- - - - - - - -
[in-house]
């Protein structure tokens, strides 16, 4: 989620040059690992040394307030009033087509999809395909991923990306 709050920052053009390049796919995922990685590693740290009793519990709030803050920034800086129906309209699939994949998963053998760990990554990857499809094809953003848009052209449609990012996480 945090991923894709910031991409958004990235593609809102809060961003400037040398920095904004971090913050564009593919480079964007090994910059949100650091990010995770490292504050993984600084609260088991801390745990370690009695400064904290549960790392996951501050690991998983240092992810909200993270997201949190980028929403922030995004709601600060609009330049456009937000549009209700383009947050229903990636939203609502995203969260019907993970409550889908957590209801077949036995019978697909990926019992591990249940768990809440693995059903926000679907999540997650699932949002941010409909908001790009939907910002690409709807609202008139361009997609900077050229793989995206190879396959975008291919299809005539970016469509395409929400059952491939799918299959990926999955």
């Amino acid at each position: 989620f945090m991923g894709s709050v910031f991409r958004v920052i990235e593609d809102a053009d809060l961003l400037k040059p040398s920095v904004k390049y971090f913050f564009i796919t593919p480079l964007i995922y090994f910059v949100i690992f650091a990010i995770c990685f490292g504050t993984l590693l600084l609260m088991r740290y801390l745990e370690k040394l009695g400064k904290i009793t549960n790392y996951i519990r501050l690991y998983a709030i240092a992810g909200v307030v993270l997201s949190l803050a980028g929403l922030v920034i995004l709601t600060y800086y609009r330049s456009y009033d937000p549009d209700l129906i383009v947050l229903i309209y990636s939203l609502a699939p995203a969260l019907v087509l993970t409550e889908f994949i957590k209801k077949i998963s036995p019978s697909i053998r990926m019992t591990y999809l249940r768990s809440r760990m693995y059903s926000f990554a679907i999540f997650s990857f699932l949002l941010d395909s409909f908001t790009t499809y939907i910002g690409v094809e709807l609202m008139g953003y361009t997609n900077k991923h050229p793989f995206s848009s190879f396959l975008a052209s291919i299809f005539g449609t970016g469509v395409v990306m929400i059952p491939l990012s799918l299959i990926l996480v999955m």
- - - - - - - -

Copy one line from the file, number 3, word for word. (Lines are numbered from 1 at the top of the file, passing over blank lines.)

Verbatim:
């Amino acid at each position: 989620f945090m991923g894709s709050v910031f991409r958004v920052i990235e593609d809102a053009d809060l961003l400037k040059p040398s920095v904004k390049y971090f913050f564009i796919t593919p480079l964007i995922y090994f910059v949100i690992f650091a990010i995770c990685f490292g504050t993984l590693l600084l609260m088991r740290y801390l745990e370690k040394l009695g400064k904290i009793t549960n790392y996951i519990r501050l690991y998983a709030i240092a992810g909200v307030v993270l997201s949190l803050a980028g929403l922030v920034i995004l709601t600060y800086y609009r330049s456009y009033d937000p549009d209700l129906i383009v947050l229903i309209y990636s939203l609502a699939p995203a969260l019907v087509l993970t409550e889908f994949i957590k209801k077949i998963s036995p019978s697909i053998r990926m019992t591990y999809l249940r768990s809440r760990m693995y059903s926000f990554a679907i999540f997650s990857f699932l949002l941010d395909s409909f908001t790009t499809y939907i910002g690409v094809e709807l609202m008139g953003y361009t997609n900077k991923h050229p793989f995206s848009s190879f396959l975008a052209s291919i299809f005539g449609t970016g469509v395409v990306m929400i059952p491939l990012s799918l299959i990926l996480v999955m």